Baboons and monkeys are fun to watch, for the most part. Once in a while though, they exibit some pretty strange behavior that no one can explain. This is certainly one such case.

Collective Baboon Apathy

In 2013, a typically rambunctious colony of baboons at the Emmen Zoo in the Netherlands was struck by a bizarre case of mass hysteria. All their regular antics—playing, fighting, greeting their treat-bearing keepers—stopped, and they simply sat.

The odd event started with a massive burst of chaos. Then nothing. One group sat high up in a tree and refused to do anything, and the apathy spread throughout the whole colony. This wasn’t the the first time that it’s happened. In 1994, 1997, and 2007, similar occurrences of mass apathy happened in the same group of baboons. During the previous episode, they all sat motionless in their enclosure, looking off in the same direction. They didn’t eat and they didn’t socialize. They just sat. Nothing similar has happened in any other zoos, and it hasn’t been linked to a unique quality or characteristic in the dominant member of the group—the dominant member has changed between the episodes.

Slowly, the baboons came out of their trance-like state. Younger baboons started acting up again, older baboons resumed their parenting duties, and gradually, they all got hungry and started looking for food again. There’s been a wide range of theories about just what was going on with the baboons. It could be minor, undetected earthquakes, or a random fright that might have been as simple as someone wearing a scary T-shirt. These theories have been thrown around, but none have been proven as explanations for the baboons of the Emmen Zoo to sink into their occasional funk.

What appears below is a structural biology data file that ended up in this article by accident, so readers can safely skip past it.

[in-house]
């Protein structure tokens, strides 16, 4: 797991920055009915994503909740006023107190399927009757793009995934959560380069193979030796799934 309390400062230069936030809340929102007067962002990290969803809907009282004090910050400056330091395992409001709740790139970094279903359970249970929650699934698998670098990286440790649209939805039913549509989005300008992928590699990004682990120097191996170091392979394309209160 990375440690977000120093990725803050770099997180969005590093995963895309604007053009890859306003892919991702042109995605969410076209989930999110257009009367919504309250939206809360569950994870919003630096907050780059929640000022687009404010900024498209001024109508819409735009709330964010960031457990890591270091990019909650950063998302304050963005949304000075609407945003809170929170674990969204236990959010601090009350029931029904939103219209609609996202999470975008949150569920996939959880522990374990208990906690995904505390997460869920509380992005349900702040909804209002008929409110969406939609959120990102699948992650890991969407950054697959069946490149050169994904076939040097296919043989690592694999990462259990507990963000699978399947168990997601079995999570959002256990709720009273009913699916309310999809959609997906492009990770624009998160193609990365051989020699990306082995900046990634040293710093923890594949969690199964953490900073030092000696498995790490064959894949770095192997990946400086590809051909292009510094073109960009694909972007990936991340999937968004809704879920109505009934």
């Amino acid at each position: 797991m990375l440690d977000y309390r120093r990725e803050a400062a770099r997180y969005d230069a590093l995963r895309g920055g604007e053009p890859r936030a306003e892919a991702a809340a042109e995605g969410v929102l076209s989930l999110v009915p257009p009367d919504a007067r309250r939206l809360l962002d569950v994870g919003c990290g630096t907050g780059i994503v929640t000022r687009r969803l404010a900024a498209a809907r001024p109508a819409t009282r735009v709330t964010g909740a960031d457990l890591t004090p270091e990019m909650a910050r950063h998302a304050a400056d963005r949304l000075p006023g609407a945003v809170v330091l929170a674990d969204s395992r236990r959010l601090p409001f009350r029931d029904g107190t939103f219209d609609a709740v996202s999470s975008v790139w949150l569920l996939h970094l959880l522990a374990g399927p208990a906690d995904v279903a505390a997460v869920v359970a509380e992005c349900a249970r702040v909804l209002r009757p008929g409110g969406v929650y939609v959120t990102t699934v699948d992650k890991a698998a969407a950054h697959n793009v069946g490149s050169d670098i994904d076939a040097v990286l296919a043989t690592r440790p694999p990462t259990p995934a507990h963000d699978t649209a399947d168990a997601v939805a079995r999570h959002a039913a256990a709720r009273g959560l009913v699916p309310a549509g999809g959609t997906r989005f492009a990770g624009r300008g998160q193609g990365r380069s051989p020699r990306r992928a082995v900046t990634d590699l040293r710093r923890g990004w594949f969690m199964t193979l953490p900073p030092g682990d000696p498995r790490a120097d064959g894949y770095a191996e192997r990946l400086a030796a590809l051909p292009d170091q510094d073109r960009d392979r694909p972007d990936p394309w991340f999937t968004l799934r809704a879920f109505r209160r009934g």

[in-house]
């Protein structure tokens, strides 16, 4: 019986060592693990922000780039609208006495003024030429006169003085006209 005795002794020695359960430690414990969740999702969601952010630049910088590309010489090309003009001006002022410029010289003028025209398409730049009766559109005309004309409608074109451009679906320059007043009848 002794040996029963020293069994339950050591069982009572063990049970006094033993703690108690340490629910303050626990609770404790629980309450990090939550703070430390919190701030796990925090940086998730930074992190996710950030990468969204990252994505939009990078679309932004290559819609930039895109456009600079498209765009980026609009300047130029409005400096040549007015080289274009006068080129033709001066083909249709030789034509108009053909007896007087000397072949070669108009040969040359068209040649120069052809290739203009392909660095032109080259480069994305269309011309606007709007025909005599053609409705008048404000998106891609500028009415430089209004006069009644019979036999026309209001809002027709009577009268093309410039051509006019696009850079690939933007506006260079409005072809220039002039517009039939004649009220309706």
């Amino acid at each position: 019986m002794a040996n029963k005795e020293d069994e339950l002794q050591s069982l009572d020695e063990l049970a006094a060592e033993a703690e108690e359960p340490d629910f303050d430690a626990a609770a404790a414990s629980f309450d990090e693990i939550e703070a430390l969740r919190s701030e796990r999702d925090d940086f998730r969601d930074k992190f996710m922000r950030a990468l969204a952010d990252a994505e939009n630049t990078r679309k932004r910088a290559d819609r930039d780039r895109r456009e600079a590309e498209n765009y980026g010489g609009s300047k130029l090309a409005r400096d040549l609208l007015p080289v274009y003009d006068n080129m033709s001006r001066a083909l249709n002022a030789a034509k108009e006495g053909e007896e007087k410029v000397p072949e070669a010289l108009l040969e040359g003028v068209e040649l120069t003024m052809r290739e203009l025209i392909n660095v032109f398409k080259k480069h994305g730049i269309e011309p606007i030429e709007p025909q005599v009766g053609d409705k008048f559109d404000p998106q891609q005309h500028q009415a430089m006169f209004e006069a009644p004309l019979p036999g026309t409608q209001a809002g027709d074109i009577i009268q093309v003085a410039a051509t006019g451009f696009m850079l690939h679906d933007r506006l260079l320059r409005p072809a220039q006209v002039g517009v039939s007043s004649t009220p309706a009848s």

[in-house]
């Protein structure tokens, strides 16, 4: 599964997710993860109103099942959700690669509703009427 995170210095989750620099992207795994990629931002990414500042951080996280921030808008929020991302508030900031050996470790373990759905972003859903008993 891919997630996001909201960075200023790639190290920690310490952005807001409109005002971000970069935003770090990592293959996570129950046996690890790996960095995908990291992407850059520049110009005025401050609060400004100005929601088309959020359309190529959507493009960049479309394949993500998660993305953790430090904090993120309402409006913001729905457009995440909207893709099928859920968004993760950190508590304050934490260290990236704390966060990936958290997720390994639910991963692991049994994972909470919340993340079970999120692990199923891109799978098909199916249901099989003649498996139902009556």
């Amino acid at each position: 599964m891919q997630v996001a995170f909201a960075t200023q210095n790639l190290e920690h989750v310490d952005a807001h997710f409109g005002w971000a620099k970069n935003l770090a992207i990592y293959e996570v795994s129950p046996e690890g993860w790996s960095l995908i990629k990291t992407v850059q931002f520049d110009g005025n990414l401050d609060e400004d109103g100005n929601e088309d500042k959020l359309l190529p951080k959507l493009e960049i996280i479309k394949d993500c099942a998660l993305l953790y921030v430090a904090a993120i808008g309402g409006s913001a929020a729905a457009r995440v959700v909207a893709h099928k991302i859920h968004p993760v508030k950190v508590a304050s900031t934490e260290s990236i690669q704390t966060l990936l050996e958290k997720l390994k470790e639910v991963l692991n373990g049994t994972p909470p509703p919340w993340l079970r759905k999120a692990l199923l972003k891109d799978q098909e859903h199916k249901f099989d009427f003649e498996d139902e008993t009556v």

So, what do you think? Did they suddenly go on strike for more treats...maybe some type of protest for the Baboon Union? Maybe they just wanted to take a break and zone out for a bit. Strange if you ask me.

Coffee out on the patio this morning. It's supposed to be in the low 70s and that's a good thing!

Friday, September 11, 2015

Dracula's Dungeon For Freaky Friday...!

Sometimes we forget that figures like Dracula were inspired by real people. Scary, right?